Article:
London’s Victoria and Albert Museum has, for the last 25 years, recorded theatrical performances through its National Video Archive of Performance, much like the New York Public Library of Performing Arts does. It now holds over 350 recordings, including the 2016 London production of David Bowie and Enda Walsh’s Lazarus. As part of the museum’s annual Performance Festival. there will be an opportunity for audiences to see part of the Lazarus recording through VR headsets.

Michael C. Hall in <i>Lazarus</i>
Michael C. Hall in Lazarus

Duncan Sheik hints that American Psycho could return to London
Ahead of the opening of his new musical Whisper House at London’s Other Place Theatre, Duncan Sheik told The Stage newspaper that American Psycho, which originally premiered at London’s Almeida Theatre in 2013 before a short-lived run on Broadway last year, could return. He had met with the show’s original director Rupert Goold and said: “We’re hatching plans to bring it back to London, knock on wood. It’s not dead yet.”

Tony-nominated Broadway star Matthew Morrison (Light in the Piazza) is to appear in concert at the London Hippodrome for three performances May 16–17.

Matilda the Musical, still running at the West End’s Cambridge Theatre, is set to roll out a simultaneous U.K tour, beginning performances March 5, 2018 at Leicester’s Curve.

LET’S HEAR IT FOR THE GIRLS

First it was a movie with Helen Mirren and Julie Walters. Then it was a very popular play. Now as sure as March follows February, Calendar Girls has become THE GIRLS – the Musical at the Phoenix Theatre. Tim Firth has adapted his own script. And the music is by Gary Barlow, former singer/songwriter with Take That. It’s the story of the Women’s Institute who posed for a nude calendar (in the best possible taste) to raise money for the local hospice after the death of the husband of one of their members died. It’s still a story that tugs at the heart-strings, and you’ll be very hard-hearted if you don’t brush away a tear. But there’s a lot of humour, and the songs are delivered with gusto by a cast of mature stage veterans, led by Joanna Riding, Claire Moore, Sophie-Louise Dann and Michelle Dotrice. And indeed the ladies do disrobe – perhaps not in the best possible taste, but with much hilarity! Guaranteed to send you out with a smile.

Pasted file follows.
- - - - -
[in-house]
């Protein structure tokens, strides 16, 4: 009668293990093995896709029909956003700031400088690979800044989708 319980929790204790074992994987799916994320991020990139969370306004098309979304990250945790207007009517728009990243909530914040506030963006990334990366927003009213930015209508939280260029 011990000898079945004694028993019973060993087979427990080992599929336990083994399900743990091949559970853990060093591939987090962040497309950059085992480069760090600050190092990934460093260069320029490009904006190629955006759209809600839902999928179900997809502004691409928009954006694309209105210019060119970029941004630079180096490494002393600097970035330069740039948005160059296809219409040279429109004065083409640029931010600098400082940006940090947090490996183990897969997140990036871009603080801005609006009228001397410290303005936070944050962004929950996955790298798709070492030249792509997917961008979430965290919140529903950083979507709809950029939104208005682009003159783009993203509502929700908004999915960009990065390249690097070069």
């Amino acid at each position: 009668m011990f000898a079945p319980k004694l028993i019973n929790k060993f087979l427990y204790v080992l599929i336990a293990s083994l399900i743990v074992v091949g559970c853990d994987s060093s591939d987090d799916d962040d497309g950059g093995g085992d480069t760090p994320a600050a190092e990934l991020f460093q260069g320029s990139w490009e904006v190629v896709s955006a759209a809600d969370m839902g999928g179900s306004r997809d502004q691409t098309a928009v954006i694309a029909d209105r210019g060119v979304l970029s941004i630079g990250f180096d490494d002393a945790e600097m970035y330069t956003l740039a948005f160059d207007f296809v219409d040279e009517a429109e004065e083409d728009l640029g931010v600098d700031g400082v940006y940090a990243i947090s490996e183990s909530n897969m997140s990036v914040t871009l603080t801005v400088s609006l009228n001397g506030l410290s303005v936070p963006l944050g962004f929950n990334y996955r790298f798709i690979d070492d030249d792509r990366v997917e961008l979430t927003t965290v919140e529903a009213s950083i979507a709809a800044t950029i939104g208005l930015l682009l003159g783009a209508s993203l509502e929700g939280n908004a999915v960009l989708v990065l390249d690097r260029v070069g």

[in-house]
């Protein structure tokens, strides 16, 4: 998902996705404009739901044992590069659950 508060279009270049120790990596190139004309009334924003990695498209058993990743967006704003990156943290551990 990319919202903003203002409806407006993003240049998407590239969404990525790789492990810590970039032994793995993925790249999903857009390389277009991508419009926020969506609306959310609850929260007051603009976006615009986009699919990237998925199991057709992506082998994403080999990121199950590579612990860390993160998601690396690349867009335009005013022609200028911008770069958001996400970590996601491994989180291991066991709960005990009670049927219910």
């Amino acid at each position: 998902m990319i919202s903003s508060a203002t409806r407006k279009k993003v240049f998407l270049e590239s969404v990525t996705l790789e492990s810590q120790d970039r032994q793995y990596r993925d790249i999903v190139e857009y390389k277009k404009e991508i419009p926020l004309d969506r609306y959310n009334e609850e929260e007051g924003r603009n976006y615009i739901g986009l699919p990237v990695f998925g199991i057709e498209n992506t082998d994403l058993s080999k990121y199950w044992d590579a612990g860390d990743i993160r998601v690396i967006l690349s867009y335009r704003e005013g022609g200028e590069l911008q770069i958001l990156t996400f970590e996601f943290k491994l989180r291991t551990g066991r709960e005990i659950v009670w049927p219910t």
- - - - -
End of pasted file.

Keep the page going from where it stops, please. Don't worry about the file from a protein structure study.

If you want your musicals a bit more raunchy, you might try THE WILD PARTY at The Other Palace.  This is Michael John La Chiusa’s take on the infamous poem by Joseph Moncure Marsh, and it’s fast, furious and frenetic. Drew McOnie directs and choreographs and at times I wanted to beg him to stop so I could catch my breath! The snake-hipped Frances Ruffelle (TONY winner for Les Miserables) is part-thrower Queenie, and her guests include Tiffany Graves, Victoria Hamilton-Barritt and surprise guest Donna McKechnie. This mixture of gin, skin and sin may leave you exhausted, but you’ll enjoy the ride.

It’s Shakespeare – but not as you know him! We’ve had Glenda Jackson as KING LEAR, Harriet Walter as Prospero in THE TEMPEST and now there’s a very mixed gender TWELFTH NIGHT at the National’s Olivier Theatre. The leading role of Malvolio has become Malvolia, and yes, she’s still in love with  her mistress Olivia. The reliably comic Tamsin Greig (Episodes) takes the role with conviction and with great success in a truly fabulous production, with  a cast that includes Oliver Chris (One Man, Two Guv’nors) and Phoebe Fox (A View from the Bridge). It’s a fresh take on the play that honours the original.

What can you do with HAMLET that hasn’t been done before? Well, you can start with director Robert Icke who combines a careful examination of the play with the latest in stage technology. Then you can add charismatic Andrew Scott (Moriarty in television’s Sherlock) as a compelling, intense Prince, with Juliet Stevenson as his mother Gertrude and Jessica Brown Finlay (Downton Abbey) as Ophelia and you get a vivid and exhilarating look at this well-known classic – with a few surprises along the way. Lines for returns form everyday at the Almeida Theatre.

You can collect two Tom Stoppard plays as well. The hugely successful Menier Chocolate Factory production of TRAVESTIES has transferred to the Apollo Theatre, and the brilliant cast, led by Tom Hollander (The Night Manager) and Freddie Fox, are dazzling audiences at every performance with their intellectual high-jinks. There’s never been a better staging of this terrific play, so catch it if you can. Meanwhile, Daniel Radcliffe and Joshus Maguire take the title roles in ROSENCRANTZ AND GUILDENSTERN ARE DEAD at the Old Vic. This is another look at HAMLET, but this time it’s a glimpse from the wings, as two minor characters in Shakespeare’s play take centre-stage, and find themselves comically out of their depth. What’s going on, and why, and couldn’t we just get on with our own lives, are only some of the questions that puzzle R & G, to the delight of the audience.

So it’s not just something for the girls – if you want great entertainment, there’s something for everyone!    Theatreguy Fredo 1 March 2017

 

   

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By |August 8th, 2017|Special Events, Theater|0 Comments